Pope and science: Francis supports evolution and Big Bang.

Popeular Science

Popeular Science

Bad Astronomy
The entire universe in blog form
Oct. 29 2014 7:15 AM

Popeular Science

Pope Francis
Pope Francis has views on science ... that are not as revolutionary as you might believe.

Photo by Alberto Pizzoli/AFP/Getty Images

On Monday, Pope Francis was speaking at the Pontifical Academy of Sciences and dropped something of a bombshell: He said that the Big Bang and evolution are not contrary to Catholic beliefs.

What’s funny to me is that for people paying attention, these statements aren’t bombshells at all. To me it’s not newsworthy that he said these things, it’s newsworthy that people think they’re newsworthy.

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Part of it is understandable. After all, it was the Catholic Church that condemned Galileo four centuries ago, when he claimed that the Earth moved around the Sun. However, that’s not exactly what happened; yes, what Galileo was saying was heresy, but he was also a colossal jerk and mocked the Church, in essence daring them to persecute him. Even then, they only put him under house arrest. Don’t get me wrong: The Church was the dominant force of ignorance during the Dark Ages, but the public notion of Galileo as hero against a monolithic and unsympathetic Church is a bit too black-and-white.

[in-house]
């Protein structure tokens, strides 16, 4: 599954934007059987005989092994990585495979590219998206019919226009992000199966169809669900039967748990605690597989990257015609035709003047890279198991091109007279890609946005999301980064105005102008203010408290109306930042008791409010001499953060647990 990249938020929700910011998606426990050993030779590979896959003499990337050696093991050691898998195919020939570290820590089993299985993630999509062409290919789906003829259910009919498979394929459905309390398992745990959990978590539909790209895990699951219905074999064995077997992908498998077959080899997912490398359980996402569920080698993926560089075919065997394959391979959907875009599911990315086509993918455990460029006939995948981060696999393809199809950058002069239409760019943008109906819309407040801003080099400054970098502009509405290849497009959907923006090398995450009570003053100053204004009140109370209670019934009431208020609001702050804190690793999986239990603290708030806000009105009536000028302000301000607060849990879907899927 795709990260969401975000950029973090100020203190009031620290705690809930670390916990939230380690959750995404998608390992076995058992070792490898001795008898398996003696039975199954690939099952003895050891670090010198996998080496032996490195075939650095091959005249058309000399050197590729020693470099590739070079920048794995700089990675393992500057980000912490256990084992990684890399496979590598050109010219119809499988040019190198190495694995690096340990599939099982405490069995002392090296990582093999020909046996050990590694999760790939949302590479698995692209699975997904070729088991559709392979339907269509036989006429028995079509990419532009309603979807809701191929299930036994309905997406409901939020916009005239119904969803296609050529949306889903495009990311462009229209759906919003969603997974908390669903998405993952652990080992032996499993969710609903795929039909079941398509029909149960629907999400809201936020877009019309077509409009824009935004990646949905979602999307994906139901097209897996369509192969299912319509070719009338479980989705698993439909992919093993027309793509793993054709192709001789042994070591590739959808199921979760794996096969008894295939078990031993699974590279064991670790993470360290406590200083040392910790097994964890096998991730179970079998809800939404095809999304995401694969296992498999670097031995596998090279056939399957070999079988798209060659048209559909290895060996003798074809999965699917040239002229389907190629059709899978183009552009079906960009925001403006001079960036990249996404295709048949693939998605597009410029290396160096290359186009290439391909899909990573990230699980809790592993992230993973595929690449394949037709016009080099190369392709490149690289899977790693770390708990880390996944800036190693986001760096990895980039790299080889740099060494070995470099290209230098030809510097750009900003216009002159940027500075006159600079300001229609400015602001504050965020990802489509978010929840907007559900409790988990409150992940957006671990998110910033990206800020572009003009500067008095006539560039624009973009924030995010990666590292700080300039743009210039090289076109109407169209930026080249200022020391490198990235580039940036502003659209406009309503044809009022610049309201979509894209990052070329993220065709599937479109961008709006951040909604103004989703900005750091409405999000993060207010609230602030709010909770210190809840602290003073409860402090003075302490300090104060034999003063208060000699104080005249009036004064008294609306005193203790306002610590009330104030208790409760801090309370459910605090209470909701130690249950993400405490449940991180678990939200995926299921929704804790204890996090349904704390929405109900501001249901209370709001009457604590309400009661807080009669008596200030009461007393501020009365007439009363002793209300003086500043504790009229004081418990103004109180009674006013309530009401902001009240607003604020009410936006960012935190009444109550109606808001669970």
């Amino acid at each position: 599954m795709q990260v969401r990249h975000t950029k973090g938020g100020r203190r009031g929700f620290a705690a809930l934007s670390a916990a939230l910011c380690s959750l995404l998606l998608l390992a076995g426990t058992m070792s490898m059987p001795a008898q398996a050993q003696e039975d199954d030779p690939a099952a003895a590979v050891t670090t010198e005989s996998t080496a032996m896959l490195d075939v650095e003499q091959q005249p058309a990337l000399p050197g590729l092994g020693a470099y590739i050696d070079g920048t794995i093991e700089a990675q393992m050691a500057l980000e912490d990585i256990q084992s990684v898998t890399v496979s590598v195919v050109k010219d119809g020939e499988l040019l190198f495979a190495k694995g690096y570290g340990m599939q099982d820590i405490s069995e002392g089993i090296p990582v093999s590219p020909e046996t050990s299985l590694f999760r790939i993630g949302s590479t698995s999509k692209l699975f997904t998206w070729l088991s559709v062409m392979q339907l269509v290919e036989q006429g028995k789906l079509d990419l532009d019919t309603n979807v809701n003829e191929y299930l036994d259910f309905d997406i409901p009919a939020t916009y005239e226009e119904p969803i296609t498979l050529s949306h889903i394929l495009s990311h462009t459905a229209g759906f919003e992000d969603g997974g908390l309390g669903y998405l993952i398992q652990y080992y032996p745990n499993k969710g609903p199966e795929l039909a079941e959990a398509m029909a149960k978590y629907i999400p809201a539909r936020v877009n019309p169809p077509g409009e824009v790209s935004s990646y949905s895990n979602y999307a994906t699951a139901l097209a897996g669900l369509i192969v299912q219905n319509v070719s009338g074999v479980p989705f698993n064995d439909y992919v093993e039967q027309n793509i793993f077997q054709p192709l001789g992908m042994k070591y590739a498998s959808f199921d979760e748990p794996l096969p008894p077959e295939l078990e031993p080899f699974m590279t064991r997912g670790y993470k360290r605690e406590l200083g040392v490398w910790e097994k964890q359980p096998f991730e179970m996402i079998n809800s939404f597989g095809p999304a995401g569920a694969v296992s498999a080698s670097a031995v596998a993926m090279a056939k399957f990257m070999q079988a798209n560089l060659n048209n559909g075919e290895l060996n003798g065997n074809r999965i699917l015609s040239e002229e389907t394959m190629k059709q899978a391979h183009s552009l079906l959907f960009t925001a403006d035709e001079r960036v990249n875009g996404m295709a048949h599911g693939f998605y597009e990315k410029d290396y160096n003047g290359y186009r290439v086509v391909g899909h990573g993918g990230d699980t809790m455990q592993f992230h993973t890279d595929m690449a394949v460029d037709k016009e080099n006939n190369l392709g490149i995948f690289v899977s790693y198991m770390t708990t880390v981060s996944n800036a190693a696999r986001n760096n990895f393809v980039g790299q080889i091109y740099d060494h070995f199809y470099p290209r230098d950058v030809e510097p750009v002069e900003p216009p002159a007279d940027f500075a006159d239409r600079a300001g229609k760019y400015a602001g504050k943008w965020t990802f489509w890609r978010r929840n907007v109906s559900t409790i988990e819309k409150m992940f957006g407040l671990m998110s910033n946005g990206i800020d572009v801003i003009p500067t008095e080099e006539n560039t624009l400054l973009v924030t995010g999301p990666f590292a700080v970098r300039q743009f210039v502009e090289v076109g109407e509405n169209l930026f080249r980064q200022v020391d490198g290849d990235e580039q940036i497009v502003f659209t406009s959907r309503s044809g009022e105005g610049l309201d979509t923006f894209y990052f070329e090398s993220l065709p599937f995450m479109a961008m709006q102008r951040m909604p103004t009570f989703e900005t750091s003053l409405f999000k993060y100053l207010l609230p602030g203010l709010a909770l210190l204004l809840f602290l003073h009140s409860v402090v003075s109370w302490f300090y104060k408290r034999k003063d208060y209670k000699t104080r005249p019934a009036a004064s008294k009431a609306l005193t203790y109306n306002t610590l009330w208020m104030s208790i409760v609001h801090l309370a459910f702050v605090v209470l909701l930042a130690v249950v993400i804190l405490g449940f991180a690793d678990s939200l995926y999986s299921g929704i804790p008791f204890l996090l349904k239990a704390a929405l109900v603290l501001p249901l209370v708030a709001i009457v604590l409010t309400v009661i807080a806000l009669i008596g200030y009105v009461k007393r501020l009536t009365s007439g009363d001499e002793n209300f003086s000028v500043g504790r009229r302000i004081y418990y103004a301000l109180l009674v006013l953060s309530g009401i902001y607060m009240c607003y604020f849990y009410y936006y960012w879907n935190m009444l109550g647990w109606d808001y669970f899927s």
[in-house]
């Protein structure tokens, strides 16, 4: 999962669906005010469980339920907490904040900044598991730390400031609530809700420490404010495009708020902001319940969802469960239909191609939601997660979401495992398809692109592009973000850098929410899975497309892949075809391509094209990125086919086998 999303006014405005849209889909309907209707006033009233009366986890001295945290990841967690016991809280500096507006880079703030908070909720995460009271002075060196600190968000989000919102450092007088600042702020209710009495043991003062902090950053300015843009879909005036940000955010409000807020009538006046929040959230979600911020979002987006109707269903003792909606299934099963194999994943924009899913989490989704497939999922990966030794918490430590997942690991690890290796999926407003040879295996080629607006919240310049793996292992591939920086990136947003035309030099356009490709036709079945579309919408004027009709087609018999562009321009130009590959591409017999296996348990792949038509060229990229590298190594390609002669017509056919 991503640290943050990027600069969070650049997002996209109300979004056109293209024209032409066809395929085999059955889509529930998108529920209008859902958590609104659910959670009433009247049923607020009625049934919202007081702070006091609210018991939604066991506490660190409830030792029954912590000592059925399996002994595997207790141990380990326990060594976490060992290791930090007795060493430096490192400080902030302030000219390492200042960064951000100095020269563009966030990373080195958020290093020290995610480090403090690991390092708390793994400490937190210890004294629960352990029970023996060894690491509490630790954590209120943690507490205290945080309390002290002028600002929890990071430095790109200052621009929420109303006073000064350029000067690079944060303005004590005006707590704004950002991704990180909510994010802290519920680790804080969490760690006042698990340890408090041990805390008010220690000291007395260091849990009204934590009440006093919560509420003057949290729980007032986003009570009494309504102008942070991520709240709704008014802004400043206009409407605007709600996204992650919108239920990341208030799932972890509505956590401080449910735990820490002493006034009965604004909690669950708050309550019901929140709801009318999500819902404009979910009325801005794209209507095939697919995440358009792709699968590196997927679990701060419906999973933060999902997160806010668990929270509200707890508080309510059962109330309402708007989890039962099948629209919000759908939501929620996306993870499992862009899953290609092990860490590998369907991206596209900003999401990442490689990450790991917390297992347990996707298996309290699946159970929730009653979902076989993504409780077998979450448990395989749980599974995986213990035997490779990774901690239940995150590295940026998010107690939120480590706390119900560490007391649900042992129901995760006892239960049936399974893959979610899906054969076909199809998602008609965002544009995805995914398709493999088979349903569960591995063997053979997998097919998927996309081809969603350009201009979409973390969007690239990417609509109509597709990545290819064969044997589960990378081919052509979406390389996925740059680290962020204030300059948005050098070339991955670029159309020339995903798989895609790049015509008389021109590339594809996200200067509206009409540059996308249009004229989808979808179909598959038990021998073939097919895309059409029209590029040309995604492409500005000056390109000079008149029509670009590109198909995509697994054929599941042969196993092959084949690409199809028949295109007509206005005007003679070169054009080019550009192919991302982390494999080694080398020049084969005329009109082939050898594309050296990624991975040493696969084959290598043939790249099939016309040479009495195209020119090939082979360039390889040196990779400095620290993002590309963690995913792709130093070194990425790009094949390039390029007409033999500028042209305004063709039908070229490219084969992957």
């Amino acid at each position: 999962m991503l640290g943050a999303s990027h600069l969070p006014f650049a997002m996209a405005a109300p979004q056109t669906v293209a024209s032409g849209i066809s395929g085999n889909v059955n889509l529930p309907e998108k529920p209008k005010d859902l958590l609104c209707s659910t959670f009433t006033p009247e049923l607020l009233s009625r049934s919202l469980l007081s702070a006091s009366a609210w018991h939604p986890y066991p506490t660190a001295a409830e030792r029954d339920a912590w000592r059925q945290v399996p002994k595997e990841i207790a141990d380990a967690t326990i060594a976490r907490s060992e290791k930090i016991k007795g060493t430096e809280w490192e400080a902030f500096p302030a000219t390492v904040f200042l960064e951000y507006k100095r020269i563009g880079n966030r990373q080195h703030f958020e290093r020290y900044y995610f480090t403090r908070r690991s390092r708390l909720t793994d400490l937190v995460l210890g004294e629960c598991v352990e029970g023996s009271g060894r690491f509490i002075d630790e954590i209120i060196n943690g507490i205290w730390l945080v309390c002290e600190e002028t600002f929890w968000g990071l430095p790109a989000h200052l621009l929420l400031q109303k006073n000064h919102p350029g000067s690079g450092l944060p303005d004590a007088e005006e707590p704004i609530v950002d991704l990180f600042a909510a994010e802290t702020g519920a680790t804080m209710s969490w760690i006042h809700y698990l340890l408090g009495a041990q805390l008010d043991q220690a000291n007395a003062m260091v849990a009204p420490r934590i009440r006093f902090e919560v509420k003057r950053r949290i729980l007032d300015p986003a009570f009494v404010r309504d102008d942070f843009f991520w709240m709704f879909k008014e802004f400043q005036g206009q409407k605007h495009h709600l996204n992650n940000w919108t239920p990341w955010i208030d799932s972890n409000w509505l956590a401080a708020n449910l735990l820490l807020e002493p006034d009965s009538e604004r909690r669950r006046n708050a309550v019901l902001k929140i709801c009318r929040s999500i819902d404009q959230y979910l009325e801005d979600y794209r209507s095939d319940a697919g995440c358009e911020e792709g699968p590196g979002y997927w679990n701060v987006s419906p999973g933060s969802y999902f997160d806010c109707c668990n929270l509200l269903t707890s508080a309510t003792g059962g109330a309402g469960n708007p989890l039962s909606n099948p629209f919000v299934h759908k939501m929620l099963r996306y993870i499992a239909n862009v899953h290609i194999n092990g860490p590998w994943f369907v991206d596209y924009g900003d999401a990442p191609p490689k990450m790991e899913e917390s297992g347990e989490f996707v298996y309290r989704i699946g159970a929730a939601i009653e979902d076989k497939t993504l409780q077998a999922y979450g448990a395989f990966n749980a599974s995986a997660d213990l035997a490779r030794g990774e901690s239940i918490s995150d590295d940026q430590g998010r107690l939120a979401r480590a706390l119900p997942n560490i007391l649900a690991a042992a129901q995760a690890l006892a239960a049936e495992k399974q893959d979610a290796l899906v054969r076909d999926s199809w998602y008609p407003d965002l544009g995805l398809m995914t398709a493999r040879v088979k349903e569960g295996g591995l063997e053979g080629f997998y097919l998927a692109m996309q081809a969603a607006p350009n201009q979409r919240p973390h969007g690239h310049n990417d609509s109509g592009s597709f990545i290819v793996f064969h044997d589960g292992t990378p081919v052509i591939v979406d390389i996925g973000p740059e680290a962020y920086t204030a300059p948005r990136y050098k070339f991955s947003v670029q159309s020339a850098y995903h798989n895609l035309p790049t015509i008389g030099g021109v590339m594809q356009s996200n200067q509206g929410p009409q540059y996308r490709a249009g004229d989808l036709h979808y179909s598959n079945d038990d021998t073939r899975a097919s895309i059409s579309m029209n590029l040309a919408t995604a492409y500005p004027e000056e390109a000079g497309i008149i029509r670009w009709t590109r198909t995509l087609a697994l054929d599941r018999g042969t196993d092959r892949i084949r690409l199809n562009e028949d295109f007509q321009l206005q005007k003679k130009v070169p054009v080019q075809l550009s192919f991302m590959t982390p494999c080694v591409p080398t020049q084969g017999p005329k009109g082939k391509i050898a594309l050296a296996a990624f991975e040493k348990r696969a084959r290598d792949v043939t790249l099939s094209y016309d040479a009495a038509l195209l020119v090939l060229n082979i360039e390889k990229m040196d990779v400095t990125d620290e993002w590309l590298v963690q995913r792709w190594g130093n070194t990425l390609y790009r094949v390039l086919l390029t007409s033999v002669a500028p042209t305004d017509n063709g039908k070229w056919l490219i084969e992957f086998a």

Still, that’s the public perception. And the last Pope, Benedict, (among other things) was not necessarily a big supporter of evolution, saying humans are “not the products of chance and error” (which in itself is a fundamental, if I may use that word, misunderstanding of how evolution works).

On the other hand, he made some conciliatory statements about science as well, saying, “there is much scientific proof in favor of evolution, which appears as a reality that we must see and which enriches our understanding of life and being as such.”

But let’s not forget Pope John Paul II, who said,

… new knowledge has led to the recognition of the theory of evolution as more than a hypothesis. It is indeed remarkable that this theory has been progressively accepted by researchers, following a series of discoveries in various fields of knowledge. The convergence, neither sought nor fabricated, of the results of work that was conducted independently is in itself a significant argument in favor of the theory.